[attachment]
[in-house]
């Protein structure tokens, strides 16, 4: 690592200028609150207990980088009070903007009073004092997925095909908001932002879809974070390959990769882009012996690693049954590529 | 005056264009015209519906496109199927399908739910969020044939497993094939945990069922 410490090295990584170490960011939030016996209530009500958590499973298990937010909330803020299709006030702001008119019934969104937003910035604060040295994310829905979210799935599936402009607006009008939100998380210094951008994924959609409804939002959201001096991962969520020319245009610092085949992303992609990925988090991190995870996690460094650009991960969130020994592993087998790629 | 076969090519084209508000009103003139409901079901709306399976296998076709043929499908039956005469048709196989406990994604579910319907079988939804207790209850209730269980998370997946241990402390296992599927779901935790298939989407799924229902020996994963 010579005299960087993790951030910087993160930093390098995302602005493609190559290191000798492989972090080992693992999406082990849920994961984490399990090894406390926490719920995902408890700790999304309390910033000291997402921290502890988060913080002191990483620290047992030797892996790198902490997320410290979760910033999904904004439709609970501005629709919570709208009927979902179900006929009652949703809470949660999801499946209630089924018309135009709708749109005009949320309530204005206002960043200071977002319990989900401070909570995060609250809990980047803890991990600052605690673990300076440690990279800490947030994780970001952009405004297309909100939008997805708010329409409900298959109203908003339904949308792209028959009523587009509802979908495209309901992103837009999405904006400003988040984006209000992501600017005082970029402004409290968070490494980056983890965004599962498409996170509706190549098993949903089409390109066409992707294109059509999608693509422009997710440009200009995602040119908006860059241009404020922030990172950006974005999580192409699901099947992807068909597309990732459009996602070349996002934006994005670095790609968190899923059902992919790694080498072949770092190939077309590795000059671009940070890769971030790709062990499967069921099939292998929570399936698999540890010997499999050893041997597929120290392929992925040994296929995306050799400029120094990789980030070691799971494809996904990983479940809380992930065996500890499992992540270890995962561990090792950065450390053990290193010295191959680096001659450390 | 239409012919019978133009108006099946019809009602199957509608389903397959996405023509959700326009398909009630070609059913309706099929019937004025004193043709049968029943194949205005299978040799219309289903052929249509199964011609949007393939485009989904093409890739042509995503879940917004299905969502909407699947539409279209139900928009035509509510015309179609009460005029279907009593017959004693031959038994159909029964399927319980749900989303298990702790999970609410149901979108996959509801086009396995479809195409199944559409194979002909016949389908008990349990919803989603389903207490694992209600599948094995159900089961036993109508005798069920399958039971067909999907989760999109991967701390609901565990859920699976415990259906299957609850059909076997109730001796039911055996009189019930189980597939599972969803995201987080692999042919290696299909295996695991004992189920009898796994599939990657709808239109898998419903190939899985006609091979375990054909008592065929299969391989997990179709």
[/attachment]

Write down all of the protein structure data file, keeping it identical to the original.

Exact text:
[in-house]
């Protein structure tokens, strides 16, 4: 690592200028609150207990980088009070903007009073004092997925095909908001932002879809974070390959990769882009012996690693049954590529 | 005056264009015209519906496109199927399908739910969020044939497993094939945990069922 410490090295990584170490960011939030016996209530009500958590499973298990937010909330803020299709006030702001008119019934969104937003910035604060040295994310829905979210799935599936402009607006009008939100998380210094951008994924959609409804939002959201001096991962969520020319245009610092085949992303992609990925988090991190995870996690460094650009991960969130020994592993087998790629 | 076969090519084209508000009103003139409901079901709306399976296998076709043929499908039956005469048709196989406990994604579910319907079988939804207790209850209730269980998370997946241990402390296992599927779901935790298939989407799924229902020996994963 010579005299960087993790951030910087993160930093390098995302602005493609190559290191000798492989972090080992693992999406082990849920994961984490399990090894406390926490719920995902408890700790999304309390910033000291997402921290502890988060913080002191990483620290047992030797892996790198902490997320410290979760910033999904904004439709609970501005629709919570709208009927979902179900006929009652949703809470949660999801499946209630089924018309135009709708749109005009949320309530204005206002960043200071977002319990989900401070909570995060609250809990980047803890991990600052605690673990300076440690990279800490947030994780970001952009405004297309909100939008997805708010329409409900298959109203908003339904949308792209028959009523587009509802979908495209309901992103837009999405904006400003988040984006209000992501600017005082970029402004409290968070490494980056983890965004599962498409996170509706190549098993949903089409390109066409992707294109059509999608693509422009997710440009200009995602040119908006860059241009404020922030990172950006974005999580192409699901099947992807068909597309990732459009996602070349996002934006994005670095790609968190899923059902992919790694080498072949770092190939077309590795000059671009940070890769971030790709062990499967069921099939292998929570399936698999540890010997499999050893041997597929120290392929992925040994296929995306050799400029120094990789980030070691799971494809996904990983479940809380992930065996500890499992992540270890995962561990090792950065450390053990290193010295191959680096001659450390 | 239409012919019978133009108006099946019809009602199957509608389903397959996405023509959700326009398909009630070609059913309706099929019937004025004193043709049968029943194949205005299978040799219309289903052929249509199964011609949007393939485009989904093409890739042509995503879940917004299905969502909407699947539409279209139900928009035509509510015309179609009460005029279907009593017959004693031959038994159909029964399927319980749900989303298990702790999970609410149901979108996959509801086009396995479809195409199944559409194979002909016949389908008990349990919803989603389903207490694992209600599948094995159900089961036993109508005798069920399958039971067909999907989760999109991967701390609901565990859920699976415990259906299957609850059909076997109730001796039911055996009189019930189980597939599972969803995201987080692999042919290696299909295996695991004992189920009898796994599939990657709808239109898998419903190939899985006609091979375990054909008592065929299969391989997990179709």